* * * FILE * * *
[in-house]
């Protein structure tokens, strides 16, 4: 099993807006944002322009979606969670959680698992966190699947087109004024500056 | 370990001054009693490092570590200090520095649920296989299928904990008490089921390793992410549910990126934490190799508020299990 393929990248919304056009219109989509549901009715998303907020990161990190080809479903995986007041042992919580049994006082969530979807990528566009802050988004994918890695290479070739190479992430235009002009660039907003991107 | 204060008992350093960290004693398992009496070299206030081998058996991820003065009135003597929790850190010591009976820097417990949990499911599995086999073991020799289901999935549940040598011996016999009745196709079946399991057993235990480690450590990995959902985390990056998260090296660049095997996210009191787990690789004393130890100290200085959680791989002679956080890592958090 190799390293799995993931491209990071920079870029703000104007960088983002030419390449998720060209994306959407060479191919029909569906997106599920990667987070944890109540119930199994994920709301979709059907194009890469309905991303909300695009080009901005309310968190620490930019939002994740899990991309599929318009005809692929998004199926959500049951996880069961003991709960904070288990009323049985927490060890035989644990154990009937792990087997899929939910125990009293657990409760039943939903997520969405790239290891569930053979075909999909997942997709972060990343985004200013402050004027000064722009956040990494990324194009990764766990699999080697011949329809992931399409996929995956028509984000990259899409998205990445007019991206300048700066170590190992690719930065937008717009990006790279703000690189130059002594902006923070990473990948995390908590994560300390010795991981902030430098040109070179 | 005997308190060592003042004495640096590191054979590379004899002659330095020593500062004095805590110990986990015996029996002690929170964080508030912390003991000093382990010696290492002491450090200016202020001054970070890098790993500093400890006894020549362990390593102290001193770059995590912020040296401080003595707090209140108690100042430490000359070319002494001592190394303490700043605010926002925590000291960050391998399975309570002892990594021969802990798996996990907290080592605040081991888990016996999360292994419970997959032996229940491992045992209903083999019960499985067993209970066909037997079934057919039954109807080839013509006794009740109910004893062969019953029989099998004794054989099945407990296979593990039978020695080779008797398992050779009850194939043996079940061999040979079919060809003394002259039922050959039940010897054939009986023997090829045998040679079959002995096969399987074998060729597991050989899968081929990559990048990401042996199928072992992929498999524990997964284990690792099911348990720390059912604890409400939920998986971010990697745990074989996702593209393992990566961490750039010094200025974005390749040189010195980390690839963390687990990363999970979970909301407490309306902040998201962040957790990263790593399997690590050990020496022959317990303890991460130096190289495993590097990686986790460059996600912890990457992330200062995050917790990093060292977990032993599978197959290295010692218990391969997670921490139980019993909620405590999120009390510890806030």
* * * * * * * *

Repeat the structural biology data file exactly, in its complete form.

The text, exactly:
[in-house]
């Protein structure tokens, strides 16, 4: 099993807006944002322009979606969670959680698992966190699947087109004024500056 | 370990001054009693490092570590200090520095649920296989299928904990008490089921390793992410549910990126934490190799508020299990 393929990248919304056009219109989509549901009715998303907020990161990190080809479903995986007041042992919580049994006082969530979807990528566009802050988004994918890695290479070739190479992430235009002009660039907003991107 | 204060008992350093960290004693398992009496070299206030081998058996991820003065009135003597929790850190010591009976820097417990949990499911599995086999073991020799289901999935549940040598011996016999009745196709079946399991057993235990480690450590990995959902985390990056998260090296660049095997996210009191787990690789004393130890100290200085959680791989002679956080890592958090 190799390293799995993931491209990071920079870029703000104007960088983002030419390449998720060209994306959407060479191919029909569906997106599920990667987070944890109540119930199994994920709301979709059907194009890469309905991303909300695009080009901005309310968190620490930019939002994740899990991309599929318009005809692929998004199926959500049951996880069961003991709960904070288990009323049985927490060890035989644990154990009937792990087997899929939910125990009293657990409760039943939903997520969405790239290891569930053979075909999909997942997709972060990343985004200013402050004027000064722009956040990494990324194009990764766990699999080697011949329809992931399409996929995956028509984000990259899409998205990445007019991206300048700066170590190992690719930065937008717009990006790279703000690189130059002594902006923070990473990948995390908590994560300390010795991981902030430098040109070179 | 005997308190060592003042004495640096590191054979590379004899002659330095020593500062004095805590110990986990015996029996002690929170964080508030912390003991000093382990010696290492002491450090200016202020001054970070890098790993500093400890006894020549362990390593102290001193770059995590912020040296401080003595707090209140108690100042430490000359070319002494001592190394303490700043605010926002925590000291960050391998399975309570002892990594021969802990798996996990907290080592605040081991888990016996999360292994419970997959032996229940491992045992209903083999019960499985067993209970066909037997079934057919039954109807080839013509006794009740109910004893062969019953029989099998004794054989099945407990296979593990039978020695080779008797398992050779009850194939043996079940061999040979079919060809003394002259039922050959039940010897054939009986023997090829045998040679079959002995096969399987074998060729597991050989899968081929990559990048990401042996199928072992992929498999524990997964284990690792099911348990720390059912604890409400939920998986971010990697745990074989996702593209393992990566961490750039010094200025974005390749040189010195980390690839963390687990990363999970979970909301407490309306902040998201962040957790990263790593399997690590050990020496022959317990303890991460130096190289495993590097990686986790460059996600912890990457992330200062995050917790990093060292977990032993599978197959290295010692218990391969997670921490139980019993909620405590999120009390510890806030």